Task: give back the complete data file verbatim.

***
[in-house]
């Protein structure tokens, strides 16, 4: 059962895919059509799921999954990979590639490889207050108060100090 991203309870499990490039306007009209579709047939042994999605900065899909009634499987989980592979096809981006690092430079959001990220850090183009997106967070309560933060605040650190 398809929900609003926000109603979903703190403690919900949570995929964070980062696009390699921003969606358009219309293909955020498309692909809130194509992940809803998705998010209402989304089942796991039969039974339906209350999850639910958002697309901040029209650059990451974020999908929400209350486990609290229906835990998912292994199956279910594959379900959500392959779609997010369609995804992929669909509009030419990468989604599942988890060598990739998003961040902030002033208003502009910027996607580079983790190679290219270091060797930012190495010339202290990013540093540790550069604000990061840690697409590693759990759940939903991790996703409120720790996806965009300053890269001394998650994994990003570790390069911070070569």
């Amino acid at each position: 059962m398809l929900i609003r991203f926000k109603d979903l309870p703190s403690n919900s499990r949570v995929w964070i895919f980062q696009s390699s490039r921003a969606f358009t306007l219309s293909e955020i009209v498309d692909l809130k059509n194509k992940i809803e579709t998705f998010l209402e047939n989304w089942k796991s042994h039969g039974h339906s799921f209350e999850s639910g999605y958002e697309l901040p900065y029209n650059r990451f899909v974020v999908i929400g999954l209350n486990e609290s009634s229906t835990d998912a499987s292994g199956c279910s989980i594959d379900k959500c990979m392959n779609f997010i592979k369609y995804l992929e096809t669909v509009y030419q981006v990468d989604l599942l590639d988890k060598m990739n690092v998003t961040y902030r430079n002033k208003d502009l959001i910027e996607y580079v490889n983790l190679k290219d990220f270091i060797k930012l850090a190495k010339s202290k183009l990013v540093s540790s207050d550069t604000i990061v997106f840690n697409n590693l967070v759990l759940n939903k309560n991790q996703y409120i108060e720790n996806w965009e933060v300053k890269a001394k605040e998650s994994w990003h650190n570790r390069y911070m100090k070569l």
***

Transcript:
[in-house]
């Protein structure tokens, strides 16, 4: 059962895919059509799921999954990979590639490889207050108060100090 991203309870499990490039306007009209579709047939042994999605900065899909009634499987989980592979096809981006690092430079959001990220850090183009997106967070309560933060605040650190 398809929900609003926000109603979903703190403690919900949570995929964070980062696009390699921003969606358009219309293909955020498309692909809130194509992940809803998705998010209402989304089942796991039969039974339906209350999850639910958002697309901040029209650059990451974020999908929400209350486990609290229906835990998912292994199956279910594959379900959500392959779609997010369609995804992929669909509009030419990468989604599942988890060598990739998003961040902030002033208003502009910027996607580079983790190679290219270091060797930012190495010339202290990013540093540790550069604000990061840690697409590693759990759940939903991790996703409120720790996806965009300053890269001394998650994994990003570790390069911070070569």
């Amino acid at each position: 059962m398809l929900i609003r991203f926000k109603d979903l309870p703190s403690n919900s499990r949570v995929w964070i895919f980062q696009s390699s490039r921003a969606f358009t306007l219309s293909e955020i009209v498309d692909l809130k059509n194509k992940i809803e579709t998705f998010l209402e047939n989304w089942k796991s042994h039969g039974h339906s799921f209350e999850s639910g999605y958002e697309l901040p900065y029209n650059r990451f899909v974020v999908i929400g999954l209350n486990e609290s009634s229906t835990d998912a499987s292994g199956c279910s989980i594959d379900k959500c990979m392959n779609f997010i592979k369609y995804l992929e096809t669909v509009y030419q981006v990468d989604l599942l590639d988890k060598m990739n690092v998003t961040y902030r430079n002033k208003d502009l959001i910027e996607y580079v490889n983790l190679k290219d990220f270091i060797k930012l850090a190495k010339s202290k183009l990013v540093s540790s207050d550069t604000i990061v997106f840690n697409n590693l967070v759990l759940n939903k309560n991790q996703y409120i108060e720790n996806w965009e933060v300053k890269a001394k605040e998650s994994w990003h650190n570790r390069y911070m100090k070569l």